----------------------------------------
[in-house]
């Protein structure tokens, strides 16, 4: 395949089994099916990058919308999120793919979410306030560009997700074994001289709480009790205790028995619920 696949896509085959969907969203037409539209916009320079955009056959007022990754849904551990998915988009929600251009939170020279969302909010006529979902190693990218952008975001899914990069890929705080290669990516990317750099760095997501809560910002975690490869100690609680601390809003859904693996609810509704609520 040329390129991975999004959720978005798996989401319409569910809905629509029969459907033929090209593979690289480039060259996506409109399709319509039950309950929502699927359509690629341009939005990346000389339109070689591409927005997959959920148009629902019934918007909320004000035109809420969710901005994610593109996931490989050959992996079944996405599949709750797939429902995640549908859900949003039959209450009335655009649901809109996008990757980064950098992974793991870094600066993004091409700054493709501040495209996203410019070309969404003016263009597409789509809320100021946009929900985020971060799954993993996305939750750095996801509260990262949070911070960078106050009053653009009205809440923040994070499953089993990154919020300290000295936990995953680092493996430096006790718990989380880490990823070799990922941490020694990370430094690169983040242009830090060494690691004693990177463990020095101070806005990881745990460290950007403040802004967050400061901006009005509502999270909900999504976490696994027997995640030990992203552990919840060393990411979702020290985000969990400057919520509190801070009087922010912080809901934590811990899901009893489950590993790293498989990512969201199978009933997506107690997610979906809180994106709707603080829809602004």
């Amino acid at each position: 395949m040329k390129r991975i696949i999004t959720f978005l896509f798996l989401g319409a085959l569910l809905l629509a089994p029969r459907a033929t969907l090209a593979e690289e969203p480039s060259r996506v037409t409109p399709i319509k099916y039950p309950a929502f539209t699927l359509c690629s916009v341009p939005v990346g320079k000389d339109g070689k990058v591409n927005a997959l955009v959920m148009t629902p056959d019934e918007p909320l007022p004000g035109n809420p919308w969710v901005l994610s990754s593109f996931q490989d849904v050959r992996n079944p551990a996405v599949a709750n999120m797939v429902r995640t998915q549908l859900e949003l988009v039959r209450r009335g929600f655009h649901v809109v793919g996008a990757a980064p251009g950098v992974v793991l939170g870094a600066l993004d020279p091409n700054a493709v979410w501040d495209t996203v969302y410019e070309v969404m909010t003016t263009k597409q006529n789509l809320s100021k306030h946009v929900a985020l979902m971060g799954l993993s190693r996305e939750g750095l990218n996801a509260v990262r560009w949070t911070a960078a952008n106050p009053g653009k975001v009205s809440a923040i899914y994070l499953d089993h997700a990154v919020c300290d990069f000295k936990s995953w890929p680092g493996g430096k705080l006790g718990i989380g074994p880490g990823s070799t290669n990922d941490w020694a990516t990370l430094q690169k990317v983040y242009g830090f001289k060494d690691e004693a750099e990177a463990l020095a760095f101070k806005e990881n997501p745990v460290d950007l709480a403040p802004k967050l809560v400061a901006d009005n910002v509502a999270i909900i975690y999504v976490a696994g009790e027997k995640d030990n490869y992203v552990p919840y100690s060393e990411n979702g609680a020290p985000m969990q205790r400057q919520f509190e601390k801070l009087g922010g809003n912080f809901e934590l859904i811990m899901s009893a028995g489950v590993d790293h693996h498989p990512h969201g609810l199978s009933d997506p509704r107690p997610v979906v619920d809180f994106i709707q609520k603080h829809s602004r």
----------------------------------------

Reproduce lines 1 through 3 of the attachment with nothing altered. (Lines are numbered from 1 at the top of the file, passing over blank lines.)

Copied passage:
[in-house]
């Protein structure tokens, strides 16, 4: 395949089994099916990058919308999120793919979410306030560009997700074994001289709480009790205790028995619920 696949896509085959969907969203037409539209916009320079955009056959007022990754849904551990998915988009929600251009939170020279969302909010006529979902190693990218952008975001899914990069890929705080290669990516990317750099760095997501809560910002975690490869100690609680601390809003859904693996609810509704609520 040329390129991975999004959720978005798996989401319409569910809905629509029969459907033929090209593979690289480039060259996506409109399709319509039950309950929502699927359509690629341009939005990346000389339109070689591409927005997959959920148009629902019934918007909320004000035109809420969710901005994610593109996931490989050959992996079944996405599949709750797939429902995640549908859900949003039959209450009335655009649901809109996008990757980064950098992974793991870094600066993004091409700054493709501040495209996203410019070309969404003016263009597409789509809320100021946009929900985020971060799954993993996305939750750095996801509260990262949070911070960078106050009053653009009205809440923040994070499953089993990154919020300290000295936990995953680092493996430096006790718990989380880490990823070799990922941490020694990370430094690169983040242009830090060494690691004693990177463990020095101070806005990881745990460290950007403040802004967050400061901006009005509502999270909900999504976490696994027997995640030990992203552990919840060393990411979702020290985000969990400057919520509190801070009087922010912080809901934590811990899901009893489950590993790293498989990512969201199978009933997506107690997610979906809180994106709707603080829809602004």
């Amino acid at each position: 395949m040329k390129r991975i696949i999004t959720f978005l896509f798996l989401g319409a085959l569910l809905l629509a089994p029969r459907a033929t969907l090209a593979e690289e969203p480039s060259r996506v037409t409109p399709i319509k099916y039950p309950a929502f539209t699927l359509c690629s916009v341009p939005v990346g320079k000389d339109g070689k990058v591409n927005a997959l955009v959920m148009t629902p056959d019934e918007p909320l007022p004000g035109n809420p919308w969710v901005l994610s990754s593109f996931q490989d849904v050959r992996n079944p551990a996405v599949a709750n999120m797939v429902r995640t998915q549908l859900e949003l988009v039959r209450r009335g929600f655009h649901v809109v793919g996008a990757a980064p251009g950098v992974v793991l939170g870094a600066l993004d020279p091409n700054a493709v979410w501040d495209t996203v969302y410019e070309v969404m909010t003016t263009k597409q006529n789509l809320s100021k306030h946009v929900a985020l979902m971060g799954l993993s190693r996305e939750g750095l990218n996801a509260v990262r560009w949070t911070a960078a952008n106050p009053g653009k975001v009205s809440a923040i899914y994070l499953d089993h997700a990154v919020c300290d990069f000295k936990s995953w890929p680092g493996g430096k705080l006790g718990i989380g074994p880490g990823s070799t290669n990922d941490w020694a990516t990370l430094q690169k990317v983040y242009g830090f001289k060494d690691e004693a750099e990177a463990l020095a760095f101070k806005e990881n997501p745990v460290d950007l709480a403040p802004k967050l809560v400061a901006d009005n910002v509502a999270i909900i975690y999504v976490a696994g009790e027997k995640d030990n490869y992203v552990p919840y100690s060393e990411n979702g609680a020290p985000m969990q205790r400057q919520f509190e601390k801070l009087g922010g809003n912080f809901e934590l859904i811990m899901s009893a028995g489950v590993d790293h693996h498989p990512h969201g609810l199978s009933d997506p509704r107690p997610v979906v619920d809180f994106i709707q609520k603080h829809s602004r």